If you’re a big fan of predictions, or you’re just wondering how your favorite driver or team might be performing at a new track, then watching Free Practice sessions is worth it. By watching Free Practice, you can get a grasp of how the car is handling on the specific track they are racing at.

While lap times aren’t necessarily representative, you can understand how the team is performing in their program if you know what to look for. The commentary of teams and pundits will also give great insight as to how each team is performing relative to their opponents.

There’s something special about monitoring your favorite team and driver’s performance throughout practice sessions and anticipating how their qualifying and race will unfold. Watching these Free Practice sessions builds up excitement for the upcoming qualifying sessions and the Grand Prix on Sunday.


If you love to analyze data and crunch some numbers, then watching Free Practice will be incredibly satisfying to you. As we’ve seen, the data that teams gather is crucial to help them understand how the car works and how the tires wear on a particular track.

Free Practice sessions will provide you with graphics that give you all the details on the mileage of the tires compared to their lap times in a particular stint. This gives you some insight as to how the driver is performing in their race simulation and how consistent they can be.

When it comes to qualifying simulations, it’s all about pace. Drivers set out to set the fastest possible time, but you never know how much fuel each car is carrying. After all, you don’t want to show your hand too early and risk giving your opposition an advantage.

There’s a whole different strategy that teams play when it comes to Free Practice sessions. All the teams want to get as much information and data on their rivals as they possibly can without giving away too much of their own information.

Young Drivers & Free Practice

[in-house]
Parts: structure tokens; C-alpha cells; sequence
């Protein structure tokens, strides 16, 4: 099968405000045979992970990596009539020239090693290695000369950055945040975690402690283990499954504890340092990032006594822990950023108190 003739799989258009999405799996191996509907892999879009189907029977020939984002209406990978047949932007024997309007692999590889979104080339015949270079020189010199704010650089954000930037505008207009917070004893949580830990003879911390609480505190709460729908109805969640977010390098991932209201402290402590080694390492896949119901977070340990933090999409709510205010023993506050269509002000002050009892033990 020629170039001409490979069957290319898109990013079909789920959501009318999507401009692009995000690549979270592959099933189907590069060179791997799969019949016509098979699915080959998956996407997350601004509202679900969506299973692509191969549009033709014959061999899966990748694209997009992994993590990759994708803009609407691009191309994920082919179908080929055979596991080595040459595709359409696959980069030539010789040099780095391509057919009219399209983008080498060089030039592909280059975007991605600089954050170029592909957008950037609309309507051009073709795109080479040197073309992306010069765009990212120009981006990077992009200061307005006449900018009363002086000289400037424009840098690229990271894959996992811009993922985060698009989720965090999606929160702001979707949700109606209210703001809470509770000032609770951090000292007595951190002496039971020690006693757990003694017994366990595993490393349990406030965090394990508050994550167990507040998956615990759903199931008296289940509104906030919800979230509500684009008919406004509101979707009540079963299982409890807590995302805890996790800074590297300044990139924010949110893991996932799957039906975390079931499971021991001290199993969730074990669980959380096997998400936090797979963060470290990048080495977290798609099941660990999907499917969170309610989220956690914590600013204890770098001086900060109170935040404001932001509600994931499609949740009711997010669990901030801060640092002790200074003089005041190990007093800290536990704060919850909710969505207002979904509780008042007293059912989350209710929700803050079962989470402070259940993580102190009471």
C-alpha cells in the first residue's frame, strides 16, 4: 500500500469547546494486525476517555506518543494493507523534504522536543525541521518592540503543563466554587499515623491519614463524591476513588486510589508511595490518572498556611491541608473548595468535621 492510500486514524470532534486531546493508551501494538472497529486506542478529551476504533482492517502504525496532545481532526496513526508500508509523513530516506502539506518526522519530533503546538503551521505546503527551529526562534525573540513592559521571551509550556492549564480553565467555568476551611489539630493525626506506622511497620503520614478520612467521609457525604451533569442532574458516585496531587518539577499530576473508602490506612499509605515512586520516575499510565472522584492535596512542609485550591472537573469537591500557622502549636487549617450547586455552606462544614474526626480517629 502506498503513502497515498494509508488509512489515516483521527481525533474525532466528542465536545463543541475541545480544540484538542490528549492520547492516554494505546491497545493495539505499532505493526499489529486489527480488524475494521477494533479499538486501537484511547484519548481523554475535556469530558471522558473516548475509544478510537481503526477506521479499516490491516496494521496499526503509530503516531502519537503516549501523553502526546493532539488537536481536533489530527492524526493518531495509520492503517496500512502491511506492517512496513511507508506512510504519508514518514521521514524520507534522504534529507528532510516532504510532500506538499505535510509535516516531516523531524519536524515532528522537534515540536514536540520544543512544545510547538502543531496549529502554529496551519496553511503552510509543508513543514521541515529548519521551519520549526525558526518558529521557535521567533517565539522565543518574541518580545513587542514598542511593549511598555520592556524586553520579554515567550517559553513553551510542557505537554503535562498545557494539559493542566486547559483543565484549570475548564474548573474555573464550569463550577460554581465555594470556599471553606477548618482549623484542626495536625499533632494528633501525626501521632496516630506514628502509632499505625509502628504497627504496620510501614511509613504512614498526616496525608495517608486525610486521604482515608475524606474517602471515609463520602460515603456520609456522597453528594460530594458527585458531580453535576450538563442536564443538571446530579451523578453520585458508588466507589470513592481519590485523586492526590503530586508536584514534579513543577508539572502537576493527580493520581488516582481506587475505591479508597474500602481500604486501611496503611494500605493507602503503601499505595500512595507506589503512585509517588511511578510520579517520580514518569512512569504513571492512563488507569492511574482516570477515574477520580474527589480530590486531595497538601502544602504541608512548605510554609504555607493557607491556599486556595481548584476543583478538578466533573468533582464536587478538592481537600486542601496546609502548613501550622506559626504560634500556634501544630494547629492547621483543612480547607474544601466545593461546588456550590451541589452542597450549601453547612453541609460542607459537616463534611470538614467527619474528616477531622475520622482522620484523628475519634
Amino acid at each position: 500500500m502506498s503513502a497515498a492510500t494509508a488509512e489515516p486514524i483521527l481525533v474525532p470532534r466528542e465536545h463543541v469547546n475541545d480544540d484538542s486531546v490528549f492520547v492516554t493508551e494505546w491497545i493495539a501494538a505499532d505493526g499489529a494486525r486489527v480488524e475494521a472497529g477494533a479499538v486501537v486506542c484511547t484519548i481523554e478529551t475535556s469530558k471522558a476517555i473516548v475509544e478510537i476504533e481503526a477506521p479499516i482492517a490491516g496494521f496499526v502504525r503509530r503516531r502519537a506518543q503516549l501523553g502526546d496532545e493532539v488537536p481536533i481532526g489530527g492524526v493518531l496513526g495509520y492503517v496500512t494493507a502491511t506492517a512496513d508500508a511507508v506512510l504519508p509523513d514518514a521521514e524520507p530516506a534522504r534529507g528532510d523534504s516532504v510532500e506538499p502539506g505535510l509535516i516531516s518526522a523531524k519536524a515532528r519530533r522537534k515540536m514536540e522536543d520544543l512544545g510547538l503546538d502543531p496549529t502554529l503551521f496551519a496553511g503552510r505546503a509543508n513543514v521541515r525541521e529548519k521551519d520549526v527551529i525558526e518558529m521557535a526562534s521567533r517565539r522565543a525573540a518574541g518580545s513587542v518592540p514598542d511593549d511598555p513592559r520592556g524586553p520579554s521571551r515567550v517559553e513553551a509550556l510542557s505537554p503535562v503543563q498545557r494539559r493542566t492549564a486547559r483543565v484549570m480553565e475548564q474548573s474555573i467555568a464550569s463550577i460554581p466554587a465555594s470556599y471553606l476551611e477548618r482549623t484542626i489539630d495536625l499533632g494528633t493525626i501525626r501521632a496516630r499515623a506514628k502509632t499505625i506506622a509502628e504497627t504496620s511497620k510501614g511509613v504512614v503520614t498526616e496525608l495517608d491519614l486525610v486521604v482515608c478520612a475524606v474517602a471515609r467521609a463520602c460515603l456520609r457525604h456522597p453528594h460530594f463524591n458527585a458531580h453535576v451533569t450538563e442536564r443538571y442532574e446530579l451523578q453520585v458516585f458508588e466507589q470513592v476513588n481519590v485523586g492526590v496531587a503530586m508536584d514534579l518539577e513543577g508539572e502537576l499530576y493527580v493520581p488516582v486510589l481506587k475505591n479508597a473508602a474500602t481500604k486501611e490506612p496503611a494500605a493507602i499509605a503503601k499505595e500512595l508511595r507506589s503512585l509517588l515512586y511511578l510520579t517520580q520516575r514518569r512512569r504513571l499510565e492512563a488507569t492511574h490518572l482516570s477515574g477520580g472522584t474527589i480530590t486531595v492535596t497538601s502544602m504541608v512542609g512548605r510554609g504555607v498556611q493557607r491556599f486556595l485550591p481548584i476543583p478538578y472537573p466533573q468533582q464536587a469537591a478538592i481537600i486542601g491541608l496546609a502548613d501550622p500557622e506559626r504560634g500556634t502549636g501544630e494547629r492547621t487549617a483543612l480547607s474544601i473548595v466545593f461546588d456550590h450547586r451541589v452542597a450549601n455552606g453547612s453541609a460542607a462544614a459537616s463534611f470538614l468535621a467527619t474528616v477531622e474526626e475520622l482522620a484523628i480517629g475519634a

Another important aspect of practice is giving the next generation of drivers a chance to try out Formula 1 cars during a real race weekend in front of thousands of fans. One of the key elements to gaining a super license for Formula 1 is to drive at least 100 kilometers in a Formula 1 car, and this is the perfect opportunity to do so.

Young drivers need to have some form of experience in Formula 1 cars before they can step up into the sport. Free Practice 1 on Friday morning is the time when young drivers are usually given some seat time during a couple of race weekends throughout the year.

This means the main driver doesn’t get that extra seat time, but oftentimes it’s the smaller midfield and backmarker teams that allow academy drivers in their cars for a practice session, so it does not affect the title contenders at the front of the field. At least, this was the case until 2022.

The sporting regulations were updated in 2022, stating that all teams must have at least two practice sessions during the season where a driver that has not completed more than two F1 championship events in their career is given the use of their car for the full 60-minute session. This rule will hopefully further promote young drivers to have more opportunities in Formula 1 in the future.

Final Thoughts

There are usually three 60-minute free practice sessions (two on Friday, one on Saturday) before an F1 Grand Prix. These sessions are crucial because teams need to perfect their car setups, gather data for the race, and test the true pace of the car for qualifying.